Does your phone call get forwarded to a call center or does a real person answer your call?  Are you able to reach your lawn care office or do you even know where it is?  Are you supporting your local economy or something much larger?

How can these large lawn care services claim and advertise to be local when they drive nearly 2 hrs to service lawns in remote areas of NH beyond their primary service market?  Is that local service?  Again, any company that pre-mixes fertilizer in a liquid medium and then applies it to every lawn in a single day is doing their clients a basic injustice as outlined in my blog post (http://mrgrassblog.net/2010/04/22/price-and-the-…awn-treatments/ ‎).  Mixing concentrated fertilizer into a liquid is an easy and inexpensive way to administer a lawn program.  As I said before, yes it works well for some lawns but not all lawns.  You get exactly what you pay for with this type of treatment, a quick buzz of green.  There are lots of natural and organic alternatives to this kind of turf care.

Before you sign on the dotted line, before you pre-pay for your entire year upfront- get a second opinion from a local lawn care company.  I welcome the questions and the challenge to take your property to the next level.  If you are not in our service area, I have companies I can recommend to you- just leave a comment to this post.  Even if you decide not to make a change, doesn’t it just make sense to get another opinion like a car or house repair?  Don’t just sign without thinking about what things could be like in 2011.  I know it’s easy to just send the lawn contract back, but a free second opinion from any other turf health care company is time well spent.  Make this winter the time where you decide to explore what has been going down on your lawn in the past and why!  Support your local economy and research who services your town for lawn treatments.  Exploring new options can be educational, fun, and you might even receive better results!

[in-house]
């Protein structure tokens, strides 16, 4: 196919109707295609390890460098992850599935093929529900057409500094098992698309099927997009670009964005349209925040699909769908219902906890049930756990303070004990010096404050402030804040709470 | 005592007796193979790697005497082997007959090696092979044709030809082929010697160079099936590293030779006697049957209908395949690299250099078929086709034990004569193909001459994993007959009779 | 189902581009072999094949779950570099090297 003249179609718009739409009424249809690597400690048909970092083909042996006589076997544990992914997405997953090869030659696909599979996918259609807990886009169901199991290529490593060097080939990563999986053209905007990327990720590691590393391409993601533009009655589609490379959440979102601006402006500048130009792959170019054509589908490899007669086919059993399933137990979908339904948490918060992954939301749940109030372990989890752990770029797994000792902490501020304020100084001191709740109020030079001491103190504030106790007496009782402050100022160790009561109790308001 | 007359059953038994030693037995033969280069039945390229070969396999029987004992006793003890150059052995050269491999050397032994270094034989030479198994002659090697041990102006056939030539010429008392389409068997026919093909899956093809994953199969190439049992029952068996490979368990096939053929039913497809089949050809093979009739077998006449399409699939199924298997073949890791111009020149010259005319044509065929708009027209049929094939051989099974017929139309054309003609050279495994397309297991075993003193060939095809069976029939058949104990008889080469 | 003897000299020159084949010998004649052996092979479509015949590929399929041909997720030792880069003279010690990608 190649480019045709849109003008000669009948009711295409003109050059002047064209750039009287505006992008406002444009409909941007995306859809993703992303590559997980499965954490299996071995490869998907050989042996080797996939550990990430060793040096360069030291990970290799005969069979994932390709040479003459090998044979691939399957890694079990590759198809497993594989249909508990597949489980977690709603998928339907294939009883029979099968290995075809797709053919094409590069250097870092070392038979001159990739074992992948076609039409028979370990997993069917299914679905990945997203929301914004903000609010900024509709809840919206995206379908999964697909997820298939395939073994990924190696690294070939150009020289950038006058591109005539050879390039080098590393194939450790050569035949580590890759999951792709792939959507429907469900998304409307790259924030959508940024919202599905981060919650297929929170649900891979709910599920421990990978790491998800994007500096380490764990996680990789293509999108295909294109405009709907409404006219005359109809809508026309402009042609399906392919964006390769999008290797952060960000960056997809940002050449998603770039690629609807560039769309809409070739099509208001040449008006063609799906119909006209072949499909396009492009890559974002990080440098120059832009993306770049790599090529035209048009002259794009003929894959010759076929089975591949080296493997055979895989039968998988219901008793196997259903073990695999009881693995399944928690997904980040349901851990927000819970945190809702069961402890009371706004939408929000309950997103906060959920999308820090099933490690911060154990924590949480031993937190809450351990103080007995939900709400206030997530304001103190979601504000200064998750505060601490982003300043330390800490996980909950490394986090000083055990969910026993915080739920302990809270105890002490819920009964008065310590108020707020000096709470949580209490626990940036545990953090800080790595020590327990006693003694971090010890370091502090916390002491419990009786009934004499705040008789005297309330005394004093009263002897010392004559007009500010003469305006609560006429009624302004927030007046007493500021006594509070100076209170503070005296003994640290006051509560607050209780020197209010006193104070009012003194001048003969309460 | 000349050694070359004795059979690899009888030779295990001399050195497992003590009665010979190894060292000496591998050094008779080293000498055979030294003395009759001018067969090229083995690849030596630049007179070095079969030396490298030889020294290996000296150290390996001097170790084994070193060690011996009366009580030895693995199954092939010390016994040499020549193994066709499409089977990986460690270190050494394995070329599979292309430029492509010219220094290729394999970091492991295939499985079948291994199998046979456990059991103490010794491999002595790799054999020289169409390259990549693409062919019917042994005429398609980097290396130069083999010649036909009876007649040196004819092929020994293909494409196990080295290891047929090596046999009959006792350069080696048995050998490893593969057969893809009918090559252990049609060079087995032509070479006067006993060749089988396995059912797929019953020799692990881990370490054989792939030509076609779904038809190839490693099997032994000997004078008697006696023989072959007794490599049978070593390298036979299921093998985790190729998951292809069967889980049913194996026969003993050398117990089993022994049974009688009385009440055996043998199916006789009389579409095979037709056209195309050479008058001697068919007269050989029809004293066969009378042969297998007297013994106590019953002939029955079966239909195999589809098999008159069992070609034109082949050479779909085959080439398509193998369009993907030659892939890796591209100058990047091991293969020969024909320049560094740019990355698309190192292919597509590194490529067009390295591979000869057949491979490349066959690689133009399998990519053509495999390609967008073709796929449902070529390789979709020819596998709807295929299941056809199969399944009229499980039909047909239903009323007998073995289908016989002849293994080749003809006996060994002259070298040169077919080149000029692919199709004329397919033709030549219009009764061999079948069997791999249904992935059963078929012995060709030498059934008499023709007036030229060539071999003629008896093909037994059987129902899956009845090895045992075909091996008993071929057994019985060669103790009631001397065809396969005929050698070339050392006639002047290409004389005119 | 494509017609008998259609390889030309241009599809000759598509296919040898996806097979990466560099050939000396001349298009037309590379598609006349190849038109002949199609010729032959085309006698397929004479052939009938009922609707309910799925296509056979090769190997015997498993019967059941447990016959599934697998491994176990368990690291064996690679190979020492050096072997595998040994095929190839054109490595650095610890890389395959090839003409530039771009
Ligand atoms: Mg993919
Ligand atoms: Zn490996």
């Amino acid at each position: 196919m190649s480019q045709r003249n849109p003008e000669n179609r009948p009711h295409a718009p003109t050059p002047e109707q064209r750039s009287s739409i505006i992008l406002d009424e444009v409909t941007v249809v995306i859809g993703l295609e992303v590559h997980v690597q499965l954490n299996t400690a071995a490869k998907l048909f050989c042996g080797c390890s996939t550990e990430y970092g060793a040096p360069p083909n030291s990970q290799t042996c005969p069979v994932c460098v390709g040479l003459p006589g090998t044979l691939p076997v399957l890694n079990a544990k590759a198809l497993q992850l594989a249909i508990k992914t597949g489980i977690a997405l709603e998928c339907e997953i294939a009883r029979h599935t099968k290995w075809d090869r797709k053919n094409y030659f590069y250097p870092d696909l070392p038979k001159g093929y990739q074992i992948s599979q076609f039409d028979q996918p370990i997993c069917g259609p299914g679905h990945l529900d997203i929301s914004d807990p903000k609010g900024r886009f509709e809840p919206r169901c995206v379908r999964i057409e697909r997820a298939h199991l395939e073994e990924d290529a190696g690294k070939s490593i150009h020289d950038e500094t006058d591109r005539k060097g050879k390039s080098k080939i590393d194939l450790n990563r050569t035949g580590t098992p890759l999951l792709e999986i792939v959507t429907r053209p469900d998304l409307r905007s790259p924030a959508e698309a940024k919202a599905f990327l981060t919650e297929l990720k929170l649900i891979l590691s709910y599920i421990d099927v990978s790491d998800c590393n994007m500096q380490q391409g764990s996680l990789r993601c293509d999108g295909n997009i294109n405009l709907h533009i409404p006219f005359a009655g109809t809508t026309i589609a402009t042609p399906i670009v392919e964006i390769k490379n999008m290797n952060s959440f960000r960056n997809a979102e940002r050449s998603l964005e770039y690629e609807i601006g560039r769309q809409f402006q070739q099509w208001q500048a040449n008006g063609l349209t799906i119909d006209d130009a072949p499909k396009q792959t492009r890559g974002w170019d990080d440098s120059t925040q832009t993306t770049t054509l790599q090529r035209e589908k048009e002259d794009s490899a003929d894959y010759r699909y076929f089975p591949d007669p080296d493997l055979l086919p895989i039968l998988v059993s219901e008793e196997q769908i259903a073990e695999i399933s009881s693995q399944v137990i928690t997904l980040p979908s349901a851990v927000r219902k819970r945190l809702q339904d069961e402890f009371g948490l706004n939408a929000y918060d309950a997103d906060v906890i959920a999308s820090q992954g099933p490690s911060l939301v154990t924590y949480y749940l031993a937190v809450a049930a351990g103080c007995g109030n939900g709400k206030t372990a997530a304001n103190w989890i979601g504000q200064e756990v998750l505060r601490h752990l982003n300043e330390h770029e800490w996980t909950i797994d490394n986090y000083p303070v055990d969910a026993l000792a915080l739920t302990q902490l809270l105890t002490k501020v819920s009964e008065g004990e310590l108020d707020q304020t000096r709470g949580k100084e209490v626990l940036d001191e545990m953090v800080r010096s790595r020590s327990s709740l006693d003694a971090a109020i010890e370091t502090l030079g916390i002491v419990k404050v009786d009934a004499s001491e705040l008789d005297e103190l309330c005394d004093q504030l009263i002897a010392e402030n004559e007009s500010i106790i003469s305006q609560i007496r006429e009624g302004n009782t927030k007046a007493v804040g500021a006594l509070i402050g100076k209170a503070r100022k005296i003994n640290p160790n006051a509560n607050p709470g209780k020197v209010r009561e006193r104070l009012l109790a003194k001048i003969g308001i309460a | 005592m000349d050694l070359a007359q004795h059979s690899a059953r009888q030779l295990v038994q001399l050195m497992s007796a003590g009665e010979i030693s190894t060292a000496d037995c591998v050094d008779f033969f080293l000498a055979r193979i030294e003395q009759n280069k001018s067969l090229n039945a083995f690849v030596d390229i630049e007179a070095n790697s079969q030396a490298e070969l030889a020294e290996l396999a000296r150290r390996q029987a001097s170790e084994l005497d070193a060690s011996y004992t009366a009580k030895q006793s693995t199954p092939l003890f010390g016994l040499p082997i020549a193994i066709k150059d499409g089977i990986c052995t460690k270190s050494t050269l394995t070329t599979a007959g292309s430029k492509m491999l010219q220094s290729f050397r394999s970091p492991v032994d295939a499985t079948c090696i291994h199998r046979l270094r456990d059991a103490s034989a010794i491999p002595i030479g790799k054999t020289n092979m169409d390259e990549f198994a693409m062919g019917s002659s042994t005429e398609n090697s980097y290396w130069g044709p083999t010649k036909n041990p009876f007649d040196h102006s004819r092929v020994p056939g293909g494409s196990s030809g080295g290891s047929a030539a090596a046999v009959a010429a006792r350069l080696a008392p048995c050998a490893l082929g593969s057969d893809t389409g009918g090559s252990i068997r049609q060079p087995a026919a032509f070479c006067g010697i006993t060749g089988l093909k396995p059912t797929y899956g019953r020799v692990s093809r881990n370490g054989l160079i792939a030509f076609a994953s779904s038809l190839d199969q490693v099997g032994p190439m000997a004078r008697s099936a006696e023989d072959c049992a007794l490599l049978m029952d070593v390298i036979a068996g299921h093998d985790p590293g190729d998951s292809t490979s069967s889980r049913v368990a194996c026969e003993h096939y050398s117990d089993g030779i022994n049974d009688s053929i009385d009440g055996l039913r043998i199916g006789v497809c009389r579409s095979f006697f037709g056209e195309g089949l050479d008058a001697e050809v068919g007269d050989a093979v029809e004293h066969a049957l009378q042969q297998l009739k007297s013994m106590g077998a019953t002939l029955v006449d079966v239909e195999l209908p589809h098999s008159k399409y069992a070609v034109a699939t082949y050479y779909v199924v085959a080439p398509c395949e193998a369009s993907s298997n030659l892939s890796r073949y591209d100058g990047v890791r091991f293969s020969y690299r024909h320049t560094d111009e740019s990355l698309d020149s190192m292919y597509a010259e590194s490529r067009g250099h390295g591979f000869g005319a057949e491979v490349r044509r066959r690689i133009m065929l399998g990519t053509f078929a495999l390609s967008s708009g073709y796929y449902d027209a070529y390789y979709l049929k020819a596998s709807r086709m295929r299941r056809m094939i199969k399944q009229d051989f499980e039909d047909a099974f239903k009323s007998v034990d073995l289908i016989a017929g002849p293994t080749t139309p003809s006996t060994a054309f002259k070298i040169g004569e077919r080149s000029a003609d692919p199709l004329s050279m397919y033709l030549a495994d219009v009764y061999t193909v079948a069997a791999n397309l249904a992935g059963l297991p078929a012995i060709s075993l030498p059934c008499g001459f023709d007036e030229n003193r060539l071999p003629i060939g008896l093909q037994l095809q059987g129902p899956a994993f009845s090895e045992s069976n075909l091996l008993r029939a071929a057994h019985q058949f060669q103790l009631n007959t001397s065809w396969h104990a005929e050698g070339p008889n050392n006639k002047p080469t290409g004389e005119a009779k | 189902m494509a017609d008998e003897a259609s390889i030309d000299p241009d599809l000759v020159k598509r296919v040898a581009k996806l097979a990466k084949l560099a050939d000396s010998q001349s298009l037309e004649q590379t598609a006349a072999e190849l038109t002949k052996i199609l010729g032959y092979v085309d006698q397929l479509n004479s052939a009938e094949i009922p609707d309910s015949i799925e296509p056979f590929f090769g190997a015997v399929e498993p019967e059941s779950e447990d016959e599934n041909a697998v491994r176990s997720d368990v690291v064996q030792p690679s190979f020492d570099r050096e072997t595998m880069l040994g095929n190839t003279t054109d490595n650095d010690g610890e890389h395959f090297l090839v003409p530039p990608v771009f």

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Early Spring and My Lawn Looks Like &*#@!

Published by JKeefe on March 23rd, 2010 - in Lawn Care Companies

Go look out a window, how do you feel?

March and early April provides a most distasteful view of a seemingly dead landscape highlighted with brown turf, leafless trees, plow damage, and randomly scattered debris.  Speaking of yuck, what are those pink blotches or patches in your lawn?  As the pictures below illustrate, you have snow mold!  No, I’m not making this up; snow mold is really a disease and comes in many colors with varying degrees of damage.  But wait, there is more?  What do you see now?

Tunnels on the surface of your lawn with random grass piles means mice were feeding and most satisfied with your grass.  This is not mole activity, but past mice activity- like a buffet of turf- these mice are dining on your landscape!  If that is the extent of mice damage, consider yourself fortunate because they love small trees and shrubs- often causing girdling and subsequent slow death.

What can you do?  Lightly rake up the snow mold- give your injured lawn some fresh air and allow the air to reach the growing points to encourage new growth.  The sooner your lawn begins to break winter dormancy, the better.  While snow mold may thin, stunt, damage, or even kill sections of your lawn- never give up hope.  Sunny April days can do wonders to assist in recovery.  Don’t apply pre-emergent crabgrass controls or broadleaf weed controls- these products will only stunt, thin, and impede recovery due to their chemical properties according to the label- and the label is the law!

You should apply a granular, slow release fertilizer or some other non-chemical product to help supply your lawn with some energy to jump start growth and begin the recovery process.  Some snow mold recovery can last into late May depending upon the severity and weather conditions.  If the damage is significant, aeration and overseeding may be warranted in May or June.

Turf care is like watching the stock market, it goes up and down.  Key rules dictate doing as many positive actions to gain an edge as possible, knowing that bad things follow like drought or high heat.

Leave me a comment or question- I am here to help.  Knowledge is the key to a super lawn and overcoming the abuse of winter.